Vice President, Global Regulatory Policy, Pfizer
Being a leader and "change agent" is essential to doing my job well. The global regulatory environment is growing more complex
and challenging, so our policy team must not only be quick to respond to changes, but also anticipate what could happen and
prepare the path for favorable future policy development.
True leaders in our industry have the ability to make informed decisions quickly and confidently, and effectively implement
those decisions. It sounds simple, but many in authority positions shy away from either or both. They also demonstrate integrated
thinking, a critical skill. There are many fantastic functional managers, but leaders must see how the various parts fit
together—people, process, technology, customers, global, etc.—the Big Picture. They must be both reactive and proactive, strategic
People management is an oft-overlooked aspect of being a successful manager. The "soft stuff" of motivating a high-performance
team can be harder than the "hard stuff" of science, finance, and operations. One key skill I've learned is being clear on
goals and holding people accountable for achieving those objectives—while being sure to provide the support they need from
you. Having a vision for what the team needs to accomplish and clearly defining the individuals' roles results in a better-aligned
I believe that "collaboration" and "managing change" are particularly critical for our team. Gone are the days of vertical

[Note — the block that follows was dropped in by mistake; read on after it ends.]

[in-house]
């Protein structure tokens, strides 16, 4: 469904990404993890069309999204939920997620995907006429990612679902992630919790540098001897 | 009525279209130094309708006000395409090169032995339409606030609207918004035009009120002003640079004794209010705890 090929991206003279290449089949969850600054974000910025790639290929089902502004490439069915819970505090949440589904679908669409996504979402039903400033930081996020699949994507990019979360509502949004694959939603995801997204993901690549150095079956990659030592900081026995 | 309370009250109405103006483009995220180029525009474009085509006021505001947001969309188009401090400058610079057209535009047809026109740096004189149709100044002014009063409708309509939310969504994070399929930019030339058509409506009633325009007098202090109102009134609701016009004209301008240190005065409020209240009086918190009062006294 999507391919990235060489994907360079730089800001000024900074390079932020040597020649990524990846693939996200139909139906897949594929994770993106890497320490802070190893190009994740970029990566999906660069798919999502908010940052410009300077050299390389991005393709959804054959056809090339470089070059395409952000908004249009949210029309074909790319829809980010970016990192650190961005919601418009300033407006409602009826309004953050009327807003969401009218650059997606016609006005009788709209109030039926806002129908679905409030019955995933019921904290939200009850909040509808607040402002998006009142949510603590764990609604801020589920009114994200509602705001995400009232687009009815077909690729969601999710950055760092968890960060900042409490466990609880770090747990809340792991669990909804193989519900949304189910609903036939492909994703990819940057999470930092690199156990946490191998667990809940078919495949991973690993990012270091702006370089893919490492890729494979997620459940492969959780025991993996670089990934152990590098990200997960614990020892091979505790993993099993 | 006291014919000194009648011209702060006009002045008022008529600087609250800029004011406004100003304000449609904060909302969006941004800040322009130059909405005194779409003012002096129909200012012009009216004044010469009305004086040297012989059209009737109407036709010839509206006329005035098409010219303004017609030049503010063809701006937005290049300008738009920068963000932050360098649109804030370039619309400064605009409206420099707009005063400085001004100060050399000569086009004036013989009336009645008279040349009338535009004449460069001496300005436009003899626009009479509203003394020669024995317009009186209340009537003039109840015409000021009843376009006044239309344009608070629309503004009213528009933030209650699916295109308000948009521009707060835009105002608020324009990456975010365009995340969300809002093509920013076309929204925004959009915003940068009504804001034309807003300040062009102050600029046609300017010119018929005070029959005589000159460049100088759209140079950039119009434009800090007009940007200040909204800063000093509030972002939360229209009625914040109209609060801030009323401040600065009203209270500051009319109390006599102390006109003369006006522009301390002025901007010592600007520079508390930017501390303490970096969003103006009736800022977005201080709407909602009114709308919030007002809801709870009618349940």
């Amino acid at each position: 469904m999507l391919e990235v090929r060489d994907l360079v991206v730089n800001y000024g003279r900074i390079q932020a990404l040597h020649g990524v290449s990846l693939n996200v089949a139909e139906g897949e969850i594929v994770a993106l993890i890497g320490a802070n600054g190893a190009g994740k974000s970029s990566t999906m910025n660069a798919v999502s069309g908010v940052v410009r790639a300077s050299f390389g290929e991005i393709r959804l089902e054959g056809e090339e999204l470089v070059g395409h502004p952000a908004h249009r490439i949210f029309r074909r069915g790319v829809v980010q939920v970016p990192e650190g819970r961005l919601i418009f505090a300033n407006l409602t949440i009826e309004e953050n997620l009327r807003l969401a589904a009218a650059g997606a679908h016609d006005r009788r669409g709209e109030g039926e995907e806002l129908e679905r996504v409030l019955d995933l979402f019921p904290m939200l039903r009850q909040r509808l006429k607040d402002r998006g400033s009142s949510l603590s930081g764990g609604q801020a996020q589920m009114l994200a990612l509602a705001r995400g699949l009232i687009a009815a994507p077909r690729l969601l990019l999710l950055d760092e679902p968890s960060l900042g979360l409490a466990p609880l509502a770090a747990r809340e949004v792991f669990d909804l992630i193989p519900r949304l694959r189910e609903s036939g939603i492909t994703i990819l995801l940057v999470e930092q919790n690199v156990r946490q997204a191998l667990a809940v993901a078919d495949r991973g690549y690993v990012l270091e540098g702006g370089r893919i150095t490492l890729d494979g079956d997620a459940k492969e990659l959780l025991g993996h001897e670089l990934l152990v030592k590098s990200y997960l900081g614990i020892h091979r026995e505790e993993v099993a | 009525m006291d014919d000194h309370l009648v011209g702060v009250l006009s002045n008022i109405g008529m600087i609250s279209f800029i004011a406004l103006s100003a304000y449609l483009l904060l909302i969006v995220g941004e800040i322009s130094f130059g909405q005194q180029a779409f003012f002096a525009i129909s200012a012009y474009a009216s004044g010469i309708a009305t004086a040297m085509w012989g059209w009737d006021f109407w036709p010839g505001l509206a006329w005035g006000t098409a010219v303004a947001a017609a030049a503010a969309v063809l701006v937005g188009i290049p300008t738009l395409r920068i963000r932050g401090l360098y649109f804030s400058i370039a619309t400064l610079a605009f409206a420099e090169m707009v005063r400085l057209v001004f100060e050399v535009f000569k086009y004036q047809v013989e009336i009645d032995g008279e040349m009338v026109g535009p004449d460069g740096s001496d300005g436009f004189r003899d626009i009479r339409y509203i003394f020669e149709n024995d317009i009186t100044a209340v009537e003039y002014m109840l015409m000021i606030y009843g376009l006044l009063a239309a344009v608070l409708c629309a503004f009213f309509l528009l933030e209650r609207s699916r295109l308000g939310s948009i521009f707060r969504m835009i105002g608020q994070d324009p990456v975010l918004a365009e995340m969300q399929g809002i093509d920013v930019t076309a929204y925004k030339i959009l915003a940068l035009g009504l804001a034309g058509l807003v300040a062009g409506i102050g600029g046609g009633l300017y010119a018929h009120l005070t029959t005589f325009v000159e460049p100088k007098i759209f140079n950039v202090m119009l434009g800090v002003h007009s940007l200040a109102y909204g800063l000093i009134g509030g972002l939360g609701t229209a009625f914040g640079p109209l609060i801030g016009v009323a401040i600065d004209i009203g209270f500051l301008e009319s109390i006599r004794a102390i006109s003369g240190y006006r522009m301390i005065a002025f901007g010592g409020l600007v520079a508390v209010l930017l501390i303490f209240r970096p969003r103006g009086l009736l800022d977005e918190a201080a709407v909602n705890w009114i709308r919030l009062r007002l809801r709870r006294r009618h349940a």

command and control management. Given the always-evolving worldwide regulatory requirements on the pharma industry, being
nimble and flexible to manage the change is also extremely important to success.
» PAUL HAWTHORNE
Vice President and Head, Oncology Business Unit, Sanofi-Aventis
Good leaders understand their business and are accountable for delivering against their objectives. We [at Sanofi-Aventis]
operate in a flatter organizational structure where business leaders are closely involved in their business, and can effectively
transfer knowledge and experience to their people. Within the Oncology business unit, we have embraced the power of globalization,
cultural diversity, and strategic decentralization to structure and staff the division in support of our strategy.
I am a strong believer in the power of teamwork and diversity to solve complex business challenges and achieve goals. The
greatest successes I have experienced in my career came about because of the combined efforts of a great group of people.
Leading diverse teams effectively is one of the most critical responsibilities we have as leaders.
I prefer to empower employees, but do so with the recognition that my engagement and oversight needs to adapt based on the
skill of the individual and the task at hand. I look for people with diverse opinions, strengths, and experiences who can
add dimension to the team, and ultimately improve the outputs. The last thing I want is to lead a group of people too much
We all play a role in identifying opportunities to bring greater solutions to patients—no matter your role in the organization.
Leaders who are able to compel teams to pursue and deliver against these opportunities will find themselves and their teams
ahead of the competition.